Hamlet and Ophelia are linked by many common characteristics, not
the least of which is their madness. While Hamlet's madness seems to
be feigned, Ophelia is truly crazy. The odd thing about their
predicament is that they each drive each other more fully into the
depths of illness.
One of Hamlet's most famous lines is when he tells the Queen: "Seems,
madam? Nay, it is. I know not 'seems.'" Hamlet is saying that he does
not know what it is to pretend, he only knows what it is to be. This is the
main question surrounding Hamlet in the play, is he feigning his
madness, or is it real? After confronting the Ghost, Hamlet tells his friends
that he is going to act mad in public, and that they should not worry for
he is not really crazy at all. There is a common belief in these days that
when someone tells a lie and firmly believes it they start to live that lie.
Maybe this is true with Hamlet- he acts truly mad in public (even his
mother believes it) that possibly he acts mad in private too.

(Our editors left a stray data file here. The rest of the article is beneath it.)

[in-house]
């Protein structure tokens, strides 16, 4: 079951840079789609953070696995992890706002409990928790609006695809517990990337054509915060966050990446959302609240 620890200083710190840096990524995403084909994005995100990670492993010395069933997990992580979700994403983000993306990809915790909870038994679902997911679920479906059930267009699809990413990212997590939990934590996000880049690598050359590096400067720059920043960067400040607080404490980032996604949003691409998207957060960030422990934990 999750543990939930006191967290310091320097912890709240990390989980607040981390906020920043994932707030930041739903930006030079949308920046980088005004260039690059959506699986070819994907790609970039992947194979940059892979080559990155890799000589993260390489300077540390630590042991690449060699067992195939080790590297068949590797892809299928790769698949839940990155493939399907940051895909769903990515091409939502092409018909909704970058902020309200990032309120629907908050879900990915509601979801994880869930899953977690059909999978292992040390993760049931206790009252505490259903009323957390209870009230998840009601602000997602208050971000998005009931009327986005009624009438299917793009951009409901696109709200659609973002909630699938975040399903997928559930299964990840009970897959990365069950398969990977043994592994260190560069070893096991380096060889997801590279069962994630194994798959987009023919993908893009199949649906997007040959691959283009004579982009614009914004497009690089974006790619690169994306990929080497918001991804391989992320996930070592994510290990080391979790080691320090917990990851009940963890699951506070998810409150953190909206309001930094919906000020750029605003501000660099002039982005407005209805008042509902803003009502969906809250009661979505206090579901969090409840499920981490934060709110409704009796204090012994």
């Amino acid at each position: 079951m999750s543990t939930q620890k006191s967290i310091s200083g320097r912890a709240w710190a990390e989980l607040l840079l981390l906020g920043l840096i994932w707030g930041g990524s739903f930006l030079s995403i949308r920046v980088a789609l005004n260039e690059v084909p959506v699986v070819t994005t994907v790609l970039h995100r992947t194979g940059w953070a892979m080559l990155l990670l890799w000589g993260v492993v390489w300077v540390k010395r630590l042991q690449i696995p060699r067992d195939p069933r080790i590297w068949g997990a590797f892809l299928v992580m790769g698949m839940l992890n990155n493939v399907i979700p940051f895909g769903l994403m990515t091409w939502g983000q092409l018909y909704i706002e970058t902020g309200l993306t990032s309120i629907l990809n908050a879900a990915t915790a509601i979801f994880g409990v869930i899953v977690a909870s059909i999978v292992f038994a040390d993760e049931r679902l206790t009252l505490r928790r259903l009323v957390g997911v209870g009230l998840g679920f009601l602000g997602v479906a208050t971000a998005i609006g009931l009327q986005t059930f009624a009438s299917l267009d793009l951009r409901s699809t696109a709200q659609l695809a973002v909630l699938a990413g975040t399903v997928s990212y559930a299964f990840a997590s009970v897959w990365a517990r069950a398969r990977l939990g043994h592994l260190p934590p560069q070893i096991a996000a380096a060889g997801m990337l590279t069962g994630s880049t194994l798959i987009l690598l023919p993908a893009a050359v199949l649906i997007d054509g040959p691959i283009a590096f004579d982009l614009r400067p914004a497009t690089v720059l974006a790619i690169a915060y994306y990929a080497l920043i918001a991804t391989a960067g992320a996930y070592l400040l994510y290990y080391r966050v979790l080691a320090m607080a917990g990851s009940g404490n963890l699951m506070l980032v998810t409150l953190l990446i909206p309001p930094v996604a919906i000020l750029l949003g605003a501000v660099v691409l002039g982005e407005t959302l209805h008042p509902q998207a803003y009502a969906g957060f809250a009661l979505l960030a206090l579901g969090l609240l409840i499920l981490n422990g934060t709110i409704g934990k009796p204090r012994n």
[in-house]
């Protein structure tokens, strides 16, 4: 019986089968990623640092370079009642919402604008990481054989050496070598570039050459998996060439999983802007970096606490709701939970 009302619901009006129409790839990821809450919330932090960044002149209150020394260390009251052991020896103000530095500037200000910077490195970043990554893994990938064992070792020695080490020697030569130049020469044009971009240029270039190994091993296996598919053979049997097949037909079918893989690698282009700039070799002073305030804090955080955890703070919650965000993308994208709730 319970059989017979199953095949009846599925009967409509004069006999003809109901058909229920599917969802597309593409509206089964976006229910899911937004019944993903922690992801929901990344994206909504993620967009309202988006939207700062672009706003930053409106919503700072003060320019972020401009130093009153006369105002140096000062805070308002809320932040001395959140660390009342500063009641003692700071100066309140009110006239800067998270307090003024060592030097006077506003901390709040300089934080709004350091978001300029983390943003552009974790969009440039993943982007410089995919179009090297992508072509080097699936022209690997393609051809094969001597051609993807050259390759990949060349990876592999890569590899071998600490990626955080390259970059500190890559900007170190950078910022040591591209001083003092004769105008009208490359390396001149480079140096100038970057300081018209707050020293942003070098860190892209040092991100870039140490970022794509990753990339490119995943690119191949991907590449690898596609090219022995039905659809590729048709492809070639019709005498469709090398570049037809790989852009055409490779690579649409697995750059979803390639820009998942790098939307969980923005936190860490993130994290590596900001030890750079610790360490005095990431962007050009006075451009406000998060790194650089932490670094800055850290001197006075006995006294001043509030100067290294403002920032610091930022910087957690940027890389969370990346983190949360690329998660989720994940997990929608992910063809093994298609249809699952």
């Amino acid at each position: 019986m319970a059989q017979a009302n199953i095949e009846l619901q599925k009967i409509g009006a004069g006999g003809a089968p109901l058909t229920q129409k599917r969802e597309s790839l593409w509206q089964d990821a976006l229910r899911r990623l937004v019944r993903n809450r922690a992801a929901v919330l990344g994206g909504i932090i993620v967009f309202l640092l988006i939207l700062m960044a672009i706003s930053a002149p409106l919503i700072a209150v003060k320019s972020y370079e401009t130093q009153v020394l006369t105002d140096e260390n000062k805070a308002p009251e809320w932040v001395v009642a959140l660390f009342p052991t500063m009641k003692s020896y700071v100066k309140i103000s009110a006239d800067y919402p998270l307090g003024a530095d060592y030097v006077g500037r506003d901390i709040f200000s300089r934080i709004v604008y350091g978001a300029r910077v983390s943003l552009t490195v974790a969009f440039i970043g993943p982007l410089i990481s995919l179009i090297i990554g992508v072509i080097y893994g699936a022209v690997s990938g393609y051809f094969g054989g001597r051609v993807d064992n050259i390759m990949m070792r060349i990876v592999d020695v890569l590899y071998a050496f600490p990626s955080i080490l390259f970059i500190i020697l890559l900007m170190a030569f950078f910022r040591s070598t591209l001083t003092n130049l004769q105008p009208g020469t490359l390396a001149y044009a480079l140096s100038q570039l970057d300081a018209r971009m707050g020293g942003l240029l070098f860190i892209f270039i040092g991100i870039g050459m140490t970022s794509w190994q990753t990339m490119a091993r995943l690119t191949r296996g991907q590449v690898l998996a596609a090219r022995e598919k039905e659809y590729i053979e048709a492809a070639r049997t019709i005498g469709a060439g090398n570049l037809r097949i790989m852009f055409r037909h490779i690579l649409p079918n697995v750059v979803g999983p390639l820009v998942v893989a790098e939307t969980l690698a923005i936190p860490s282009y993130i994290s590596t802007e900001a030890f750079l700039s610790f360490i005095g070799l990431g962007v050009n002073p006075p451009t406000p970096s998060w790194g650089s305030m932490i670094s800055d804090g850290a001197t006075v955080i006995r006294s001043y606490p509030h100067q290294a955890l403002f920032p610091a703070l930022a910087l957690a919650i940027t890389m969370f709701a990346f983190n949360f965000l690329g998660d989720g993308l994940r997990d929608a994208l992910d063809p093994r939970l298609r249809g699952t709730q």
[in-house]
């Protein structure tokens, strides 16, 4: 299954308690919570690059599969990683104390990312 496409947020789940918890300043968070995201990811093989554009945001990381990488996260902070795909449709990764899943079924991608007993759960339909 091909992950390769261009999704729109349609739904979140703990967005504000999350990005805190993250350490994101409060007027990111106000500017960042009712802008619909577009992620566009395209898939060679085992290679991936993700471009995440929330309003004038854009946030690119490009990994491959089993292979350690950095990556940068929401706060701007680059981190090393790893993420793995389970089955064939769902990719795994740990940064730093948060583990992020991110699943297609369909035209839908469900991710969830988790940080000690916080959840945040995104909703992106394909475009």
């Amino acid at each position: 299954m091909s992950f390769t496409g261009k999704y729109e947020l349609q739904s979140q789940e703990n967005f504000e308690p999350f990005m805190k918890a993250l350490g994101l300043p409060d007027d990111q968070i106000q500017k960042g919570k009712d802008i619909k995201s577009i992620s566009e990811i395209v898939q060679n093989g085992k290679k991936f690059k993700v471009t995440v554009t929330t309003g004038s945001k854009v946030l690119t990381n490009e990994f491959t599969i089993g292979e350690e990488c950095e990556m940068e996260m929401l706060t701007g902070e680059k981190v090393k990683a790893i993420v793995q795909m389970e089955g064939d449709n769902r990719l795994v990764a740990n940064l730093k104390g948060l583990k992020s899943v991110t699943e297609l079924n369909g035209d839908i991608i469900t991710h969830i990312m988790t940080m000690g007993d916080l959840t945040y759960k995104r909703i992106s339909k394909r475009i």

After Polonius tells Ophelia to repel Hamlet's letters, Hamlet enters
Ophelia's room and looks at her with such a piteous and saddened
face that even Ophelia begins to think there is something wrong with
him. Shortly after that Hamlet encounters Polonius in a corridor and
harasses him and says crazy things. In an aside Polonius says, "Though
this be madness, yet there is method in't." In another famous line,
Rosencrantz and Guildenstern ask Hamlet about his madness, and he
replies, "I am but mad north-north-west. When the wind is southerly I know
a hawk from a handsaw."
In the beginning Hamlet says he does not know how to pretend, so...